What can we do to bring about full parity and LGTB rights to our nation? As feminists and gay and lesbian people, the question is asked among us and in our quiet chambers of thought each day. We expected greater support from the Obama administration and, so far, it’s been quite disappointing. And, despite the many legal and civil gains in recent years, we have been let down in countless ways in state after state as the armies of the night, the haters, the sexists and self-righteous religionists continue to mount ruthless and expensive wars against us.
Recently, in the midst of railing at the homophobia in our midst, in one of my quiet chamber moments, I remembered the iconic words of Will Rogers: a stranger is a friend I haven’t met, and how a group of us put the idea into practice:
Some years ago, a group of NOW friends in the NY/NJ/CT tri-state area launched a quiet campaign that won us a lot of points towards LGBT visibility, even if it’s hard to precisely quantify such strides. The campaign consisted of buttons bordered with the rainbow flag and containing these words: “Ask and I’ll Tell You.” In a matter of weeks, dozens of NOW lesbian activists deployed themselves (no one deploys Lesbians but ourselves, please) to bus and train stations, malls, bookstores and anywhere large crowds waited and congregated. Our mission was simply to walk about sporting the large buttons flagrantly on our coats and lapels whilst looking at strangers fearlessly in the eye. One by one, sometimes timidly and sometimes with chip-on-shoulder, the questions came. “Alright,” the passersby said to us, “I’ll ask, I’ll ask! What should I be asking?” Our answer came in many ways. Sometimes we simply said, “Well, I’ll tell you what it’s like to be gay and lesbian in our society, in or out of the military.” Sometimes we said, “Well, I’ll tell you what happened to my sister and her life partner when one of them could not visit the other in the hospital.” And so on. Each conversation was individual, humanizing and ultimately transformative. We made a lot of friends out of strangers in those short days. We left some of them laughing and some of them crying. Their humanity connected with ours. It was wonderful to wage peace in such a fashion.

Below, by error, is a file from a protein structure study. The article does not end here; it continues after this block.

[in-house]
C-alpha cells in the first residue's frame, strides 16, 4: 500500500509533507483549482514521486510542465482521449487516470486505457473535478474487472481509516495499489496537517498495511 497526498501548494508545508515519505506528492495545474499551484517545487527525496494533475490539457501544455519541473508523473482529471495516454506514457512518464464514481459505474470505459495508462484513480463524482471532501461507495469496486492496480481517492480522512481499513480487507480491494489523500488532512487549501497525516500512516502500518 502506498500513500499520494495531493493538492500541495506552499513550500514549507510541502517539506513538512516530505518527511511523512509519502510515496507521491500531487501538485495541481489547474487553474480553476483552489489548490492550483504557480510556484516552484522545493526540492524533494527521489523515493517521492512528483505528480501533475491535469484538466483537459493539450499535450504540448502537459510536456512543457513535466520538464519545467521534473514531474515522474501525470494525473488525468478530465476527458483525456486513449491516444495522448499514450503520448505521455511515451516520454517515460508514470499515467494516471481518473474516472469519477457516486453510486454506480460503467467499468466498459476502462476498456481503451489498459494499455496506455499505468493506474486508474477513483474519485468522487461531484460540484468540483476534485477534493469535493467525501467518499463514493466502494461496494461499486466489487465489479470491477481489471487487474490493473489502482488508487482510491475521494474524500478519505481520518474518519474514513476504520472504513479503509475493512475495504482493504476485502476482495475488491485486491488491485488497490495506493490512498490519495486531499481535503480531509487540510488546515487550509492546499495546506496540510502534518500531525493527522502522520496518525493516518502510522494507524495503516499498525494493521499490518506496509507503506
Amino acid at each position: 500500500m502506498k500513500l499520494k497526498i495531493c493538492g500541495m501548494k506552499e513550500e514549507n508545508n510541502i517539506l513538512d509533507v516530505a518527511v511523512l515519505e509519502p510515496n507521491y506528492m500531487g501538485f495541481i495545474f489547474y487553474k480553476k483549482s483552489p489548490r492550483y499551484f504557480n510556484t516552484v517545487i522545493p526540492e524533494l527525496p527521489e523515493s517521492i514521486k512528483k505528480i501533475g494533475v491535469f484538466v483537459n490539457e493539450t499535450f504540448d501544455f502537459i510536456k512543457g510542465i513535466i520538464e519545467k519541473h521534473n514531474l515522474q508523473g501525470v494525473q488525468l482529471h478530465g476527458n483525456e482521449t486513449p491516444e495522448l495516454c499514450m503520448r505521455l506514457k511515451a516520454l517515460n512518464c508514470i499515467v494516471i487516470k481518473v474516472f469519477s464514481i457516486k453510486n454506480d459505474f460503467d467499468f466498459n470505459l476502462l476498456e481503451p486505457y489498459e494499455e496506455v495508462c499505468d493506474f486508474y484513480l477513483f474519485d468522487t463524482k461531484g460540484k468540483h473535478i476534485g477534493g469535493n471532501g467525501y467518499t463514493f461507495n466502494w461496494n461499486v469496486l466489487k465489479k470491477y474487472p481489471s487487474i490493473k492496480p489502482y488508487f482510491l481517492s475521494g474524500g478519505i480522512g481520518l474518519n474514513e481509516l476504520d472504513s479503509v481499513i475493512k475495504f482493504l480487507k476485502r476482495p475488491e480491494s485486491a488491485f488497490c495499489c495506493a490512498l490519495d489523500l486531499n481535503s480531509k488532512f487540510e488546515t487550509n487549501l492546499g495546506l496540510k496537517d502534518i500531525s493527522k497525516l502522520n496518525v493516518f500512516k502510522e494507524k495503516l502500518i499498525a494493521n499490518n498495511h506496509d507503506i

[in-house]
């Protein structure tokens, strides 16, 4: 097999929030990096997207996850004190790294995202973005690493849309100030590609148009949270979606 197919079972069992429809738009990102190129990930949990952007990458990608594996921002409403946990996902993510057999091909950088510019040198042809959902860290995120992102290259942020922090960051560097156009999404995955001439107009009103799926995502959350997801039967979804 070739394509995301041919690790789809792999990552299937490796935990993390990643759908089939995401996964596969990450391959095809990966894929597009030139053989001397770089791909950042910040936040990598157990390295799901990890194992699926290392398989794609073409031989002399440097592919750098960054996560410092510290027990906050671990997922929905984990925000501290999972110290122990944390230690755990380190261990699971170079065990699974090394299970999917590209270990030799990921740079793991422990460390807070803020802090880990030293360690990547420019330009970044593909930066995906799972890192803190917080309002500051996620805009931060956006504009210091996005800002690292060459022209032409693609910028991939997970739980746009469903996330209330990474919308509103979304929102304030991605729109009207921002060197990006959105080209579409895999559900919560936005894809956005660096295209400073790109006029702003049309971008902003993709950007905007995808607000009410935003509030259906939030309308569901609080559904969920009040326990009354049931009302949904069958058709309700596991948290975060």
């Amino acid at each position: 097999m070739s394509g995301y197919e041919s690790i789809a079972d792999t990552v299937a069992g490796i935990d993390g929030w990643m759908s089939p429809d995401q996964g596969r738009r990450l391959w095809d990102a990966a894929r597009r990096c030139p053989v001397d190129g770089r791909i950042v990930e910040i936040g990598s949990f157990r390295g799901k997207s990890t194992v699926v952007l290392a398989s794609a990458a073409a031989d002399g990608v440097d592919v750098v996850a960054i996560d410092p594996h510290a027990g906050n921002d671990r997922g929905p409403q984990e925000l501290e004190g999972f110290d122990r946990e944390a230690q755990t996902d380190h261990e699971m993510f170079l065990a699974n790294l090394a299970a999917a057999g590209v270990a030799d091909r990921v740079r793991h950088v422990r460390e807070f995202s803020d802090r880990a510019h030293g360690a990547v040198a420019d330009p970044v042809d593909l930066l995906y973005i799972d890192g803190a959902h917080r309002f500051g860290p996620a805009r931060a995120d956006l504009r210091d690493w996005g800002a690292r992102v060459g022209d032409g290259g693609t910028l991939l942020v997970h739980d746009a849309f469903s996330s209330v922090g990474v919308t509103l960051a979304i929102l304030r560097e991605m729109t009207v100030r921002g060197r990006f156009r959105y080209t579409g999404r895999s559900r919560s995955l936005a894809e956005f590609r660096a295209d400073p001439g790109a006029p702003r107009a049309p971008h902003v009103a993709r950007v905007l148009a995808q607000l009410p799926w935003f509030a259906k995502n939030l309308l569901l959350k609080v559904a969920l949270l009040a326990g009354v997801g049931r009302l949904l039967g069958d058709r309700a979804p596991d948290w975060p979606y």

I am not terminally optimistic (though the charge has occasionally been leveled against me), nor do I think it’s always possible to turn hate mongers into friends or inject reason into the unreasonably benighted. I believe that the great battle must be waged in the high courts, at the White House and in Congress, and that as voters we must exert every pressure available to us to bring about full parity and LGTB rights to our nation. But I am also convinced that, ultimately, you win the skirmishes and you win the war. And those skirmishes, even if they seem like a drop in the bucket at the time, have ripples that ripple. Each time we have an opportunity to speak up and speak out, we need to exercise full moral courage and do so, even if it seems hard at first. Writing letters to the media, talking with our relatives and co-workers and even striking a conversation with a yet-to-be friend on the bus—these are all carpe diem opportunities at hand.
I still have dozens of those “Ask and I’ll Tell You” buttons around and plan to share them with a coalition of the willing when I get to Seattle in the not too distant.
In sisterhood, Himilce Novas
Queer is Multicultural by Himilce Novas for The Multicultural Review:
Blue Fingernails reviewed in Multicultural Review:
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